Pitches in the base Occlusion drills are cut off (occluded) at about one-third (approx. 15-20 feet) of ball flight, which sports science research shows is the critical window for hitters to make swing decisions and swing adjustments. Advanced drills show less than 10 feet of ball flight. Don’t expect to be very good at Ball/Strike with such little ball flight visible. Advanced drills are focused on picking up Pitch Type immediately out of the pitcher’s hand. Full Pitch drills have no occlusion. You see the full ball flight. These drills are good as orientation for users new to occlusion video or who struggle with the base occlusion drills.

Other pitch recognition technologies use modeled pitches, Virtual Reality or videotape pitchers in a studio so that the background can be changed. gameSense video shot in games is less controlled but captures game-speed pitches executed in game situations.

Video cameras don’t “see” in the same way human eyes; putting the camera in the exact hitter location doesn’t result in natural feeling video. Our angles exaggerate pitch movement, especially low in the zone, while still showing tilt on fastballs down in the zone.

Showing a bit of the catcher and/or umpire gives your eyes a frame of reference to create the batters’ box view in your mind’s eye. On pitch REPLAYS the catcher and umpire are shown to let users see the ball/strike location.

Many teams, including major league teams, record video from a camera positioned behind the plate and 10 or 12 feet high. This view is adequate for reading Pitch Type out of the pitcher’s hand but does not capture pitch movement or support judging Pitch Location.

We go by the umpire’s call in the game for ball/strike. Pitch Type is taken from pitch charts recorded in the game. These calls are not perfect, but neither are they in game. What’s more important than getting a pitch “right” is getting a feel for the pitcher’s motion, moving your eyes to the release point, and picking up the ball.

Flipping videos – for instance, so that LHP to RHB looks like RHP to LHB – increases the number of pitchers. Sometimes on flipped videos the billboards or distance mark on the fence are backward and the catcher is left-handed. Hitters who are concentrating hard enough on the pitches don’t usually notice.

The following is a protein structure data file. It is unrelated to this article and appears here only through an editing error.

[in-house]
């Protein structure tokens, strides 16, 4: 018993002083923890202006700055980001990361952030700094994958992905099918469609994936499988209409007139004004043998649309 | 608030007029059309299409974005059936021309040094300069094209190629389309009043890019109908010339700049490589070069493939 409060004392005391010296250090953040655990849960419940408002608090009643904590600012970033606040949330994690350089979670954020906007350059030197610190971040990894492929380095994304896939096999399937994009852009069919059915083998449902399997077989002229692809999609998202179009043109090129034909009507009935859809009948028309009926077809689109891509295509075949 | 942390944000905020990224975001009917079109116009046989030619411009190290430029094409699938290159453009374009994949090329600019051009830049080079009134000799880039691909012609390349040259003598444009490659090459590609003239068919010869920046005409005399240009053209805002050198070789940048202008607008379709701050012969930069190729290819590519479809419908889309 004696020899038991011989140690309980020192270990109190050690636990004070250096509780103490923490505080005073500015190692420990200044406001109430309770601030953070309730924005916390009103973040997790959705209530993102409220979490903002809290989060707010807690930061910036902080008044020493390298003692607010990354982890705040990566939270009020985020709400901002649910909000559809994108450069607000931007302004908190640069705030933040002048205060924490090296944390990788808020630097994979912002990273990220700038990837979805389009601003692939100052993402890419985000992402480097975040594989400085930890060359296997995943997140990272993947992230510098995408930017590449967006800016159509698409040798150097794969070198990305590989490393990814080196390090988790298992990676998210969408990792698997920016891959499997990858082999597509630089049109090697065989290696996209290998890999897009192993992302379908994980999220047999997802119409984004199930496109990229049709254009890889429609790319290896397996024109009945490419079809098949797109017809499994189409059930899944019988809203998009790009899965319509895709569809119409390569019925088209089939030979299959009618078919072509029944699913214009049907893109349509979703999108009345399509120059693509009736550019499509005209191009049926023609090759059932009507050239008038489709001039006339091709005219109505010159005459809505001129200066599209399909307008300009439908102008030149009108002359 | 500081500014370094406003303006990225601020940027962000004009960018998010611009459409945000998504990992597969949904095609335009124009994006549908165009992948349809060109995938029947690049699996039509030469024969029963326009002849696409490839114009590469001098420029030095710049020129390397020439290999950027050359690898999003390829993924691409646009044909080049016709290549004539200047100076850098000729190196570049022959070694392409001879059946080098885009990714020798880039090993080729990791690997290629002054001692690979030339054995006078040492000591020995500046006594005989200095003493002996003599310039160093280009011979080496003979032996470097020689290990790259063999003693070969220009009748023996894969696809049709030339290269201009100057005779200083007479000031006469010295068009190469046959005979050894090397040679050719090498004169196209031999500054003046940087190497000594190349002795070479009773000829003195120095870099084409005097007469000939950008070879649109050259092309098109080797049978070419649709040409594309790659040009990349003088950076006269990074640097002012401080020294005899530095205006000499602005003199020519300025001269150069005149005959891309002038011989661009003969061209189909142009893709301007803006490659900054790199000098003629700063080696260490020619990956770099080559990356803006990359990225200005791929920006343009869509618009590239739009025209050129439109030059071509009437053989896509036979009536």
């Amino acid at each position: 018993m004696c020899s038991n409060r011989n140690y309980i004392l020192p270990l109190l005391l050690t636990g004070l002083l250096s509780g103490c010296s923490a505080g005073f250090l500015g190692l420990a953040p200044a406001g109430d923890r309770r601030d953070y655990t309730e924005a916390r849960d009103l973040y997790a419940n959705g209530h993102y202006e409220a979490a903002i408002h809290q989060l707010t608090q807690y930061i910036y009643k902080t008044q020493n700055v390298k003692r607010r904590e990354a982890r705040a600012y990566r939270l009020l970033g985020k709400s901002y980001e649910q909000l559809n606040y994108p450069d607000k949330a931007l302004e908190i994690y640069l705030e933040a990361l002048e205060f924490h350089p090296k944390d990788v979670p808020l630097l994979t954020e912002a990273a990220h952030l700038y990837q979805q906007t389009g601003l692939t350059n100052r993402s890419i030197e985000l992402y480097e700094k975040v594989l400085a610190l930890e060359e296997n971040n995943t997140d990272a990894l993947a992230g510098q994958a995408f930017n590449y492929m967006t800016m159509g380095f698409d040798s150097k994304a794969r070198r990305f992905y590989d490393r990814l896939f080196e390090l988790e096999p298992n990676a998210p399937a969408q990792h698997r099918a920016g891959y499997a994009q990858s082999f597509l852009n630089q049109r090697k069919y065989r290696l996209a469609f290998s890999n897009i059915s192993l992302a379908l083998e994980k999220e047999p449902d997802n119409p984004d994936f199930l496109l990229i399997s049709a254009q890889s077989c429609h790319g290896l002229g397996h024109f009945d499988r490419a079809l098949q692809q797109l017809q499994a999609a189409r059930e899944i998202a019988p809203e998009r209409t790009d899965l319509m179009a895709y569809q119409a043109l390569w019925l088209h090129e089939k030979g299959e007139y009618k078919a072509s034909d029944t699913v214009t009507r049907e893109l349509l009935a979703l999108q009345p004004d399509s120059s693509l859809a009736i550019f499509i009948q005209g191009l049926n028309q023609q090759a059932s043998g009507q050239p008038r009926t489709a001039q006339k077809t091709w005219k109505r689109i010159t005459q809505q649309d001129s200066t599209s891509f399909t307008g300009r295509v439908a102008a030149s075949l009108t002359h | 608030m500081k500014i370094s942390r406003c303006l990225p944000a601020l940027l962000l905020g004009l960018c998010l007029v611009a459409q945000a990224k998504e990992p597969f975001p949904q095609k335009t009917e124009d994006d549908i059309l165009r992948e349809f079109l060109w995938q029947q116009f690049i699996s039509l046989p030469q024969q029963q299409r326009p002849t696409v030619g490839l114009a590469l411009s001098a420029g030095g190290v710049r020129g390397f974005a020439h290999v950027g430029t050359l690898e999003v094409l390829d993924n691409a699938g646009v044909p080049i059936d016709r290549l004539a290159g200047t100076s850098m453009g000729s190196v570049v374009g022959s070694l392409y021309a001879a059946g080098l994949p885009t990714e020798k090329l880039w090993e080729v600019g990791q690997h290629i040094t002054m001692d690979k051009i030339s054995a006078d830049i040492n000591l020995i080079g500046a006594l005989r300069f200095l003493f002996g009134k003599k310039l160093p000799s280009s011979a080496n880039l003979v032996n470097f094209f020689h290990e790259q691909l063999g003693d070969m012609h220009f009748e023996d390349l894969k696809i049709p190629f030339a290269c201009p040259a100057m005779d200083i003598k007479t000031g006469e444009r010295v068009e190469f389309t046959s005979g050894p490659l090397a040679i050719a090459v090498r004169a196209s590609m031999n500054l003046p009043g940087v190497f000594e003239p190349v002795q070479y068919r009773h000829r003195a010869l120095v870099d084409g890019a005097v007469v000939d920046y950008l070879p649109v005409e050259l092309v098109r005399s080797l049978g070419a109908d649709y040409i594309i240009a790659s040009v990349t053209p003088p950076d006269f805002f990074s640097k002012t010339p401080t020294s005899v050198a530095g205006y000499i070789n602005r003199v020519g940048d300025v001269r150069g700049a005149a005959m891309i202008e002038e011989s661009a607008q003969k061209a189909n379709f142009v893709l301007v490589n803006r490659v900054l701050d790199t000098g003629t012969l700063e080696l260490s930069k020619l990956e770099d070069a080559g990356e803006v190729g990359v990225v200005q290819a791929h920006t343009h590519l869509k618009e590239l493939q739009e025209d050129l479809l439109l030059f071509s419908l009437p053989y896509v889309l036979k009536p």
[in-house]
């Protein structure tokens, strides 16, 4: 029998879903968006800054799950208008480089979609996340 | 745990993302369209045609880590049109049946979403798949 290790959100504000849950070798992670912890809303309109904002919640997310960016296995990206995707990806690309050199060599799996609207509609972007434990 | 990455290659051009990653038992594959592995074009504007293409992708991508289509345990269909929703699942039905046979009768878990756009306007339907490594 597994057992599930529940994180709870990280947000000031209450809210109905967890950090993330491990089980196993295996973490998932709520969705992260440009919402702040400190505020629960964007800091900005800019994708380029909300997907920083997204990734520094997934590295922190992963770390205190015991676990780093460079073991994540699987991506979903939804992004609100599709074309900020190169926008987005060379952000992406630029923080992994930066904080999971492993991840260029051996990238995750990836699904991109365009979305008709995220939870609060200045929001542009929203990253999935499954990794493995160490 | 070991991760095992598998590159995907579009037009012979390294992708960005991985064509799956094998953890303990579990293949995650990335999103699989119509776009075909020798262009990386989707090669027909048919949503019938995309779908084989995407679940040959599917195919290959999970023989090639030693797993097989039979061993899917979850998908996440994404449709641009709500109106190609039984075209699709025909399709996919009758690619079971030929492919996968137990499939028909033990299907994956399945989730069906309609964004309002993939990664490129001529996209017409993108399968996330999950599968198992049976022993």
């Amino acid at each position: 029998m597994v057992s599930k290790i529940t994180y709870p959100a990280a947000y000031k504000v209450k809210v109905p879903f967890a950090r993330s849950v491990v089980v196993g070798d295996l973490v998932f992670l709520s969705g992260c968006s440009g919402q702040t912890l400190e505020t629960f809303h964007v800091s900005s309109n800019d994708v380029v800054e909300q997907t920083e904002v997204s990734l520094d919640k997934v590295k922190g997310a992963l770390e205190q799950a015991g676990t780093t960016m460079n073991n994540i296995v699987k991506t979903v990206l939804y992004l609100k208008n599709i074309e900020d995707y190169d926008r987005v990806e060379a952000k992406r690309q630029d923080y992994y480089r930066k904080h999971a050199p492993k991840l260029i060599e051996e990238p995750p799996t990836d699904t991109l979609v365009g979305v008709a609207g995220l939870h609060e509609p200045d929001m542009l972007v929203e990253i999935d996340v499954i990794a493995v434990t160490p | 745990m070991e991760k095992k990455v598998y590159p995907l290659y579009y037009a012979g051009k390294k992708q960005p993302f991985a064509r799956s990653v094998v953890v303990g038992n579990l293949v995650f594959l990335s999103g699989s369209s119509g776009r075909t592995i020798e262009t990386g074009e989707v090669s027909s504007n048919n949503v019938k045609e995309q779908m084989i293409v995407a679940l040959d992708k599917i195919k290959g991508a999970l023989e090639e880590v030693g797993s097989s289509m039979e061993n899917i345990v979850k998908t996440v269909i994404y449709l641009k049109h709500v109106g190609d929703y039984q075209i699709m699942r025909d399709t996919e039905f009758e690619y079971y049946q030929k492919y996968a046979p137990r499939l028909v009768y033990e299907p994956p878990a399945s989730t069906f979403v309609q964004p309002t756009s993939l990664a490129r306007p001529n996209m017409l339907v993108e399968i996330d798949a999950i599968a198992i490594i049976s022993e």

Our pitching models range from youth to professional. Our youth pitchers play on travel teams and our advanced play in unaffiliated minor leagues. They range in age from 14 to their early 20s. The pitches are appropriate for professional, college, high school and youth travel hitters.

With our guidance teams videotape opponent pitchers. gameSense can put custom pitchers on the app for occlusion study. Used primarily by major league teams where pitchers are faced repeatedly. In minor leagues the goal of developing hitters emphasizes learning to read a variety of pitchers rather than preparing for specific pitchers. In most contexts, you can usually find pitchers in the gameSense library that are similar to opponent pitchers.

In the base Pitch Recognition drills you get 10 points for getting Pitch Type correct and 10 points for getting Pitch Location (Ball/Strike) correct. Getting both correct scores 25 points. There are 10 pitches in every drill, so the maximum score is 250. The computer will recommend NEW DRILL or REPEAT DRILL based on how your score on a drill compares with other test takers. The score helps you see progress, compare to teammates, and decide whether to repeat drills.

Drills are 10 pitches in length and pitches shown are selected from a pool of between 20 and 40 pitches for that drill. Every pitch is randomly selected so a pitch sometimes plays more than once in a drill, but every drill is different no matter how many times it is repeated.

Very occasionally, a video pitch will get stuck. Click any guess (Fastball/Strike is always a good guess) and the drill will continue. If it happens more than once, please send a Help Request to gameSense. There is a button on the drill screen.